Patients waiting to receive a dose of COVID-19 vaccine at The Military Medical Academy in Sofia. (PHOTO / BLOOMBERG)
LONDON / HAVANA / MADRID / OTTAWA / BERLIN / BRASILIA / RABAT / ROME / PARIS / OSLO – The European Union this week hailed reaching a key milestone of 70 percent fully vaccinated. But in the bloc’s poorest country, the rate hasn’t even reached a quarter.
The figures in Bulgaria stand out as extreme, but also capture an east-west divide that’s gotten worse in recent months. Bulgaria has fully vaccinated just 20 percent of adults against COVID-19, while its neighbor Romania is at 32 percent. Germany, France, Netherlands, Spain and Ireland, by comparison, are all above 70 percent.
The east-west vaccine gap is one of many ways in which the pandemic has split Europe. There were also divisions across wealth and age, all of which, according to the European Council on Foreign Relations, will “haunt the continent for many years"
The wider gap is partly due to aggressive — sometimes controversial — campaigns in western European countries, especially France, that boosted rollouts. But it also reflects perceptions of corruption and a deeply embedded mistrust of authorities in some eastern nations, as well as concern about the safety of vaccines.
Some 23 percent of Bulgarians don’t want to get inoculated, compared with an EU average of 9 percent, according to a Eurobarometer survey published in June. Trust in the government is among the lowest in the bloc.
If the low takeup in Romania and Bulgaria leads to a fresh spike in cases, that will have economic repercussions, straining hospital resources, hampering businesses, and undermining their ability to attract much needed tourists to Black Sea resorts.
Bulgaria’s 14-day coronavirus case rate is about 190 per 100,000 people, just below the EU average. But the death rate is above 30 per 100,000, according to the ECDC, more than triple the EU number.
The east-west vaccine gap is one of many ways in which the pandemic has split Europe. There were also divisions across wealth and age, all of which, according to the European Council on Foreign Relations, will “haunt the continent for many years.”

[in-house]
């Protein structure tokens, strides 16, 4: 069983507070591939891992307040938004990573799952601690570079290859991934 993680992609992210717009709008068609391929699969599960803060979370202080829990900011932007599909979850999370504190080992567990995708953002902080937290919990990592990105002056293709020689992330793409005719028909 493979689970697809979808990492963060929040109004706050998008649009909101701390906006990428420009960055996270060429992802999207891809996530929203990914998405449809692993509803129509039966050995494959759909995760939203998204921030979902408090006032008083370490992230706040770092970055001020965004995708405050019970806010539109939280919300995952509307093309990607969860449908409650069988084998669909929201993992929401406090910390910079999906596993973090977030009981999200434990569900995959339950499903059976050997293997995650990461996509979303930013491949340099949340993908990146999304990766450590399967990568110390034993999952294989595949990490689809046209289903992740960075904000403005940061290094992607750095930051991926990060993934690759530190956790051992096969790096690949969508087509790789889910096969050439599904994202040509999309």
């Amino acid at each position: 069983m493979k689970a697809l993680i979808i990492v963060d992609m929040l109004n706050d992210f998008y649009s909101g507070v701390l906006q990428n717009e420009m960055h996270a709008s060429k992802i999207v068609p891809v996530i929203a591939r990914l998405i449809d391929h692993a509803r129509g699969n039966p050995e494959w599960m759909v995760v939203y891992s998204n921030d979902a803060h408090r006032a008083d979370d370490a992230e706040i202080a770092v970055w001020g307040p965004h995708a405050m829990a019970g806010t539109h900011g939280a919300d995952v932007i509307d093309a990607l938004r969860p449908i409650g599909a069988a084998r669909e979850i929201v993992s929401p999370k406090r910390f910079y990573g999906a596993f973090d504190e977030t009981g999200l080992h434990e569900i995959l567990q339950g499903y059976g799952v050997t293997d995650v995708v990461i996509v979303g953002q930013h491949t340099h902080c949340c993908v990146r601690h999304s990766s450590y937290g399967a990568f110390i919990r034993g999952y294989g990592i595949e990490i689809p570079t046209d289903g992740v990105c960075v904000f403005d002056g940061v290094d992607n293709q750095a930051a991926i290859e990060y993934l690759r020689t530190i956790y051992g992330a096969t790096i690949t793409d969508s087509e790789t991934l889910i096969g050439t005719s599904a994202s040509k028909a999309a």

“As Europe starts to deal with the long-term consequences of the pandemic, these divisions in experience will transform from a silent divide into a major schism,” it said in a report this week. “This could have profound implications for some of Europe’s biggest projects,” including freedom of movement and the bloc’s multi-billion euro recovery plan.
While vaccine uptake is better in Slovakia, Croatia and Slovenia — about 50 percent — all three are still below the EU average. Hungary is a regional outperformer, at 65 percent.
On Thursday, Bulgaria announced new restrictions for bars and restaurants to try to limit the spread of the virus. But despite rising hospitalizations and deaths, Prime Minister Stefan Yanev has ruled out introducing compulsory vaccines.
“It’s everyone’s right to decide how to manage their personal life and their personal health,” he said this week.
The caretaker government has opened walk-in vaccination points at shopping malls and public parks, but its authority is sorely limited. The country is mired in political uncertainty and heading for a third general election this year after multiple failures by parties to form a cabinet.
The lack of demand for shots has forced the country to sell or donate thousands of vaccines to elsewhere before they expire. Romania is also giving away shots.
“The high number of deaths from coronavirus is worrying,” Bulgarian Health Minister Stoycho Katsarov said Thursday. “That’s the other side of the coin of the vaccination issue. The last place in vaccination places us first in mortality. That’s the logical connection.”
An arrangement whereby Johnson & Johnson (J&J) was shipping to Europe COVID-19 vaccine doses that were being packaged in South Africa has been suspended, African Union (AU)envoy Strive Masiyiwa said on Thursday.